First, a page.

May 12, 2021
Do you need the best gear?
Camera equipment is expensive, so should you always buy the 'best' top of the range kit?
When I published the comparison of the Canon R5 and R6, I didn’t expect the number of e-mails and calls asking for more information. It’s been quite interesting to hear the comments and views on my conclusions. If you haven’t read through the blog, I concluded that the much-cheaper R6 camera is more than good enough for most people in many circumstances. Many of the chats led to broader conversations about gear in general, so I thought this week I’d summarise some of the discussions, particularly if we always need to buy the best gear available..
The best must be better
One of the themes from speaking with professional photographers was that the clients like to see a ‘big’ camera. It is a strange concept that some people don’t think they are getting what they pay for unless the photographer has lots of expensive-looking gear. It’s even odder that photographers subscribe to this way of thinking. If a client has booked you for a job, you’d like to hope it’s because they’ve seen the photos you take, not the gear you use.
Much of my PR photography work comes from an agency based in London. I’ve met some of the commissioning editors at shoots. However, in most cases, all our communication has been by e-mail and telephone. They don’t care what gear I use; they are more interested in the photos that land on their desks at the end of a shoot. I have sent images to them using the Canon 1DX MKII, a Canon 5D MKIII, and most recently, my R5 and R6 cameras. I am yet to see a comment in the e-mail asking if I have changed my camera body. Of course, they don’t care as long as the photos tell the story they want me to photograph.
Do I need the best?
It’s not just clients who think that the best gear delivers better photos. I subscribe to quite a few Facebook groups where many ‘experts’ offer their in-depth knowledge. A recent example was a new photographer asking the following question;
You can guess some of the answers; the first response was that the questioner ‘needed’ a 70-200 lens. The next told them they ‘must’ change the 16-35mm f/4 lens to the f/2.8 version. A further response was that they needed to upgrade the body to a full-frame version. Only seven or eight responses down did the questioner get the correct answer – “What do you want to shoot?”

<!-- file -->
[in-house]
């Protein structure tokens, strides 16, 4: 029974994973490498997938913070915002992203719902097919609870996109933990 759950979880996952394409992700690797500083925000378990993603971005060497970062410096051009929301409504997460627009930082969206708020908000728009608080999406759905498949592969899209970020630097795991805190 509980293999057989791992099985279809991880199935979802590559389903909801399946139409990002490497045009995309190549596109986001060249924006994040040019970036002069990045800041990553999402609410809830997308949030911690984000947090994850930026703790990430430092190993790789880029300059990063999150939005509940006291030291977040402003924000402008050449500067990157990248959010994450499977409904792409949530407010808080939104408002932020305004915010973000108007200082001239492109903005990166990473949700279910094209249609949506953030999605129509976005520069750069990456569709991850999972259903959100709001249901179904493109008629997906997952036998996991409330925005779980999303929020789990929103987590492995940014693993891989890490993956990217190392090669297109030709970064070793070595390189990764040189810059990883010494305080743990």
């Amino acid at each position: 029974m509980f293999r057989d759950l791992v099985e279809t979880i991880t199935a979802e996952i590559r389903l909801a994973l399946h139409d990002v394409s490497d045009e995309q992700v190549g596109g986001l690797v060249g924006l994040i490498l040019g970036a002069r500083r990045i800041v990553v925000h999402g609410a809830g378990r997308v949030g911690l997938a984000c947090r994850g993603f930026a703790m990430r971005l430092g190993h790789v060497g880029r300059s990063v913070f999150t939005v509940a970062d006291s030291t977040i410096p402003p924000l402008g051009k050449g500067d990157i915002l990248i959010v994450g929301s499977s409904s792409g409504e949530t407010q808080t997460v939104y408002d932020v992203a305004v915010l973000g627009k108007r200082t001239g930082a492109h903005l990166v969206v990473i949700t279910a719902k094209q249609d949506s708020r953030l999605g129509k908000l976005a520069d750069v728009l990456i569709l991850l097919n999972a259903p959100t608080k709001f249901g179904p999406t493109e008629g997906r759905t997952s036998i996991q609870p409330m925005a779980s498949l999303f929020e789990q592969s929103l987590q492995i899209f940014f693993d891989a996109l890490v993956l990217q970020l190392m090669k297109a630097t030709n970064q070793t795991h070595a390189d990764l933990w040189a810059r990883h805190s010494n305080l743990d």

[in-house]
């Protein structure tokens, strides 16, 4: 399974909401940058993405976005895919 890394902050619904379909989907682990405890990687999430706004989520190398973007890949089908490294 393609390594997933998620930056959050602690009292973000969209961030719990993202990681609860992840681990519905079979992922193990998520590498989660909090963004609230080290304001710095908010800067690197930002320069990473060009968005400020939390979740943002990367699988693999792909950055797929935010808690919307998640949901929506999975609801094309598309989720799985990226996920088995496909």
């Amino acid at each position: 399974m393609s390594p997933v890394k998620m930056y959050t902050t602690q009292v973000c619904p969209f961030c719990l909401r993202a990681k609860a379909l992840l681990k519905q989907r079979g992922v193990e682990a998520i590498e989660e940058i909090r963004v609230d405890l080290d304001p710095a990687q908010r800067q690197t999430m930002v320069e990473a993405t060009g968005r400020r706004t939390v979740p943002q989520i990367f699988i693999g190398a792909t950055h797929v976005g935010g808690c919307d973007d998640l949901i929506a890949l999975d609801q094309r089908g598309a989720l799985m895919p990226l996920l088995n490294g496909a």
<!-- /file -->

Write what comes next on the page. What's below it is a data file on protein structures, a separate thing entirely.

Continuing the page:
There is a different gear requirement for someone who wants to take sports photography in low light than a photographer more interested in shooting flowers in a home studio. I have a personal example to share from the last couple of weeks. My standard walk-around lens, the f/2.8 24-70, had a knock that couldn’t be repaired. It meant that I needed to replace the lens with a new one. I decided to replace the EF lens with the RF version as I have now moved entirely to the Canon mirrorless system. My two choices were the f/2.8 24-70 RF version with a list price of just under £2,400. The second choice is the f/4 24-105mm lens, retailing at £1,150.
The ‘best’ lens is clearly the former with an extra stop in the aperture range. However, is it the best lens for me? Not really. Much of my work is now either landscape photography or portrait photography using flash. I don’t need the wider aperture; f/4 will be absolutely fine in 99% of cases. Both lenses have five stops of stabilisation, and the cheaper lens has an extra 50% of zoom. If I ever really, really need to have an f/2.8 aperture for a job, I could hire one for about £50 a day. Do I think that I’ll need the wider aperture twenty-five times in the next 3 or 4 years? Probably not, so I can use the difference in cost between the lenses to fund any hire fees and still be better off!
So I should always buy cheaper?
Just as the most expensive gear is not always the best gear for you, it doesn’t follow that you can buy cheaper all the time and hire when you need it. From experience, there are some times when buying better is the better option. When I first started to run my Landscape and Seascape workshops, I would be asked what filter system they should buy. I initially gave a balanced response with the advantages and disadvantages of systems from £50 to more professional systems costing hundreds of pounds.
I’ve now changed the advice I offer. No longer do I include the ‘cheap’ options. Not because I am a gear snob, but that the gear just didn’t do the job asked of them. I didn’t like trying to explain why a system that I had recommended was casting a horrid purple colour across the images.
Change the way you think about buying
My advice when considering buying photography equipment, indeed anything you’re going to invest your hard-earned cash is to ask some different questions;
- Can I do what I need to do with the gear I already have?
- If not, what do I want to do with the new equipment?
- What are the various options that can do the thing I want to do?
- Do reviews say that the option is any good at doing what I want it to do?
- Do I really need to spend more money on something that I don’t need now but I might need in the future?
By going through this question loop, you might save yourself money. So, if you are ever tempted to venture onto Facebook to ask the keyboard experts what gear you need, change the question.
“I want to do x; what equipment have you used that can achieve this, and did it work for you?”
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About the author
As well as running Edinburgh Photography Workshop, Rich Dyson is a professional photographer. His photographs are regularly used in newspapers such as The Times, Guardian and Daily Telegraph. He also had two solo exhibitions as well as being featured in a members sponsored exhibition in the Scottish Parliament. You can see and buy his photography at richdysonphotography.com